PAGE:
A review of “How to Tell if Your Cat is Plotting to Kill You” (3.5 out of 5 Stars)
By Ashley Parker –
The book “How to Tell if Your Cat is Plotting to Kill You” by comedy author Matthew Inman is humorous, but it tends to fall flat, making it not worth the $15 you may pay for a paperback copy at Hastings in town. It may be more entertaining for those who do not own cats and do not know how cats naturally interact with humans, since the entire middle section of the book seems to be based on things no feline would ever be caught doing. With this small drawback noted, there are some segments of the book that would leave any reader (even perhaps one who hates cats) at least giggling for the hour it may take to complete the illustration-laden piece of literature.
Inman includes an extremely lengthy comic series going through the week of what appear to be “business-cats.” Just the sheer length of the comic hints that it will be a flop, and it is. It goes on for far too long, portraying cats acting in manners that are not true to the nature of anyone’s pet. If something is going to be considered funny, it must be believable, and this comic is in no way believable. It insults cats, making them seem stupid and unable to act on intelligent thought. As the owner of my own furry feline friend, I have definitely seen evidence of the opposite. Humor with no real merit tends to not be funny.
On a positive note, most of the rest of the book will leave anyone laughing, since the remaining sections speak to the true nature of cats and their odd behaviors, attributing these behaviors to a desire to be dominant over humans (which most owners believe to be true). Most of the behaviors mentioned, such as your cat batting your nose in the middle of the night, are things that almost all cats make a habit of, and the author gives hilarious explanations for these natural activities, making the humor in these sections believable and therefore entertaining.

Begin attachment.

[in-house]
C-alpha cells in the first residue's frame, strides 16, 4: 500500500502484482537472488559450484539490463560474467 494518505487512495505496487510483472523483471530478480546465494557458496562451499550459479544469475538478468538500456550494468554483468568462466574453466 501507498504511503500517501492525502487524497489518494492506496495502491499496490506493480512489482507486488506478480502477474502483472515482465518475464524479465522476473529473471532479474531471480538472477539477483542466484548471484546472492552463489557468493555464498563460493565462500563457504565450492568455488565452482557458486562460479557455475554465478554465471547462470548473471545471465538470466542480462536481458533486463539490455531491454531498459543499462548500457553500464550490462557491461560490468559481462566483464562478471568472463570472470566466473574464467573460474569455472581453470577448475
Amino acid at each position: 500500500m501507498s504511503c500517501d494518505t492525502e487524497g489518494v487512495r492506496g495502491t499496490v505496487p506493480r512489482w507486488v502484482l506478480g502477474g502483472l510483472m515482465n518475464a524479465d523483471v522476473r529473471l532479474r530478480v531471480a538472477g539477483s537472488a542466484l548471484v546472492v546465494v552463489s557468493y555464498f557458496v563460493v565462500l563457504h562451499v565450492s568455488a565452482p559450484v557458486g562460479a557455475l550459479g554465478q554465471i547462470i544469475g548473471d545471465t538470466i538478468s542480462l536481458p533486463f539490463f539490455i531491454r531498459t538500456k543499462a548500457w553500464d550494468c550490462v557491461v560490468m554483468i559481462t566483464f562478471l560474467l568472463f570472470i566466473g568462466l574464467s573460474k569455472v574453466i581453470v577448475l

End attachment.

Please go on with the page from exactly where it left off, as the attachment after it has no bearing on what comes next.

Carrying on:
Overall, the book is a general success, but has its distinct drawbacks. For cat owners who are defensive of their cat’s behavior or do not enjoy humor that has no merit, this is not a book for you. It pokes fun at almost everything that cats do on a normal basis, and lots of things that cats would never do, and attributes those behaviors to completely outrageous causes, such as a desire to kill its owner or take over the world. If you enjoy speculating on your cat’s odd actions, such as running out of a room at top speed for no apparent reason, you will enjoy the blurbs of ”How to Tell if Your Cat is Plotting to Kill You.”